Fun, Training, Team Building: games for all reasons
Taylor offers three distinct types of game shows for the corporate market. The first, obviously, is straight entertainment. The setting might be a company picnic, holiday party or employee appreciation event. “For these kinds of events, we’re there ‘just for fun’ — so everybody can have a good time,” he explained. Calvary Bible Church in Porter, for example, recently hosted a hi-NRG game show for its Valentine’s Day progressive supper.
Favorite themes at entertainment shows include Name That Tune, which utilizes Taylor’s extensive music collection, and the Maine Quiz, in which contestants answer questions about lobsters, lighthouses and the four seasons of Maine. (Winter, Still Winter, Mud Season and July.)
Employee training programs are the second type of game show format Taylor provides. “We’re not trainers,” Taylor stressed. “But our game show is a powerful tool for corporate trainers who want to enhance the effectiveness of their training. In many cases, the trainer acts as the game show host, and we simply provide the equipment and the technical expertise to operate it.”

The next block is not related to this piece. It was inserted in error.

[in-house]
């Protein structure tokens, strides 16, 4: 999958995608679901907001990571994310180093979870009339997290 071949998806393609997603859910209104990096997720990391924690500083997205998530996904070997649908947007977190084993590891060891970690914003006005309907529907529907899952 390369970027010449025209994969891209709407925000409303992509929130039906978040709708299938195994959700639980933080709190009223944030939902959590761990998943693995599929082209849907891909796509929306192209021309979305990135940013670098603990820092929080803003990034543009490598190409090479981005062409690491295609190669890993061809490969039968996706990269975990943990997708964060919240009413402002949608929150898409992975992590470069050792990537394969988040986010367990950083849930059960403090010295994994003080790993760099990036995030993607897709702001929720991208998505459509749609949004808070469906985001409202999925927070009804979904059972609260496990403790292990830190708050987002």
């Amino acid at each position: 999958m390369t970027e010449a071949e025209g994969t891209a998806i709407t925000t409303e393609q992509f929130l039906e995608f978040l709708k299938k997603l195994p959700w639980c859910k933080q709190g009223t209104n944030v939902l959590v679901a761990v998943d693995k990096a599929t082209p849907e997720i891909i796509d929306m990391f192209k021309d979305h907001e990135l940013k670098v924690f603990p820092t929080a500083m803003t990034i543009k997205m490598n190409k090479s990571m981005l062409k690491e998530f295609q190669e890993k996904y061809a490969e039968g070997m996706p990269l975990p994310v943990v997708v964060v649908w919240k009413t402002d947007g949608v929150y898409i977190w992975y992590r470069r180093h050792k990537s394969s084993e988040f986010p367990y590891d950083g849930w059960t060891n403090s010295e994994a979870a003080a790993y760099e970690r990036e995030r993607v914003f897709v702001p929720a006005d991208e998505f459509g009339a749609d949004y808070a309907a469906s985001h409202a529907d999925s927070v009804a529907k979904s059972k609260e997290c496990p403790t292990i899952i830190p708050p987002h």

In that context, the game show is an upbeat substitute for a written exam. It surveys the students’ knowledge, but in a much more entertaining way. “It’s a great way for companies to ‘top off’ a serious training session.”
Unlike a written exam, the game show format provides instant feedback — even before the students have left. The trainer knows immediately whether the audience “gets it” or not. And the question-and-answer format is perfect for re-explaining and emphasizing certain topics in a fun, morale-building style. “It really reinforces the learning that’s been covered in work sessions and strengthens product knowledge,” said Taylor. “Companies seem to love it.”